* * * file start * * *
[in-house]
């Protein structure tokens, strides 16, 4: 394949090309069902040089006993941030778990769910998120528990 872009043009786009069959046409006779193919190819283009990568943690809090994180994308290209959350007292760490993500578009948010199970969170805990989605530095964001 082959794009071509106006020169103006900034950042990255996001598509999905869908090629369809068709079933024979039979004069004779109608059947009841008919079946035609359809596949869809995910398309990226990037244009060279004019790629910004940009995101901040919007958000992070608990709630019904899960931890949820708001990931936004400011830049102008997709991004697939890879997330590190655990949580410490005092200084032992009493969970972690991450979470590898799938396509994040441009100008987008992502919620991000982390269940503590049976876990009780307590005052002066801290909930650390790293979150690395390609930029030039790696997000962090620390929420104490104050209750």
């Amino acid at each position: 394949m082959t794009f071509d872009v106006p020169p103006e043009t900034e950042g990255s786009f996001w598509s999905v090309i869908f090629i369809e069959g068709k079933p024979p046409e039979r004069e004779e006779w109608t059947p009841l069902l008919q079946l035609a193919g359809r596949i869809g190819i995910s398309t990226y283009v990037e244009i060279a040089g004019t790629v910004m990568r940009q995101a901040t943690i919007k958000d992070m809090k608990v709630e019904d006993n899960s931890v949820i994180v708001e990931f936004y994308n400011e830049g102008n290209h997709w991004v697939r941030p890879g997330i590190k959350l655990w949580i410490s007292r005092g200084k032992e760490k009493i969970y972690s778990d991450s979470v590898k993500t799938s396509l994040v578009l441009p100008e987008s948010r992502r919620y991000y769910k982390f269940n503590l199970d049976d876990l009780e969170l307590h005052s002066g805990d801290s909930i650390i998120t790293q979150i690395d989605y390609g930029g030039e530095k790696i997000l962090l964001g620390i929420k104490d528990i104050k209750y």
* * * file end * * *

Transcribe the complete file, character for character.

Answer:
[in-house]
């Protein structure tokens, strides 16, 4: 394949090309069902040089006993941030778990769910998120528990 872009043009786009069959046409006779193919190819283009990568943690809090994180994308290209959350007292760490993500578009948010199970969170805990989605530095964001 082959794009071509106006020169103006900034950042990255996001598509999905869908090629369809068709079933024979039979004069004779109608059947009841008919079946035609359809596949869809995910398309990226990037244009060279004019790629910004940009995101901040919007958000992070608990709630019904899960931890949820708001990931936004400011830049102008997709991004697939890879997330590190655990949580410490005092200084032992009493969970972690991450979470590898799938396509994040441009100008987008992502919620991000982390269940503590049976876990009780307590005052002066801290909930650390790293979150690395390609930029030039790696997000962090620390929420104490104050209750």
């Amino acid at each position: 394949m082959t794009f071509d872009v106006p020169p103006e043009t900034e950042g990255s786009f996001w598509s999905v090309i869908f090629i369809e069959g068709k079933p024979p046409e039979r004069e004779e006779w109608t059947p009841l069902l008919q079946l035609a193919g359809r596949i869809g190819i995910s398309t990226y283009v990037e244009i060279a040089g004019t790629v910004m990568r940009q995101a901040t943690i919007k958000d992070m809090k608990v709630e019904d006993n899960s931890v949820i994180v708001e990931f936004y994308n400011e830049g102008n290209h997709w991004v697939r941030p890879g997330i590190k959350l655990w949580i410490s007292r005092g200084k032992e760490k009493i969970y972690s778990d991450s979470v590898k993500t799938s396509l994040v578009l441009p100008e987008s948010r992502r919620y991000y769910k982390f269940n503590l199970d049976d876990l009780e969170l307590h005052s002066g805990d801290s909930i650390i998120t790293q979150i690395d989605y390609g930029g030039e530095k790696i997000l962090l964001g620390i929420k104490d528990i104050k209750y």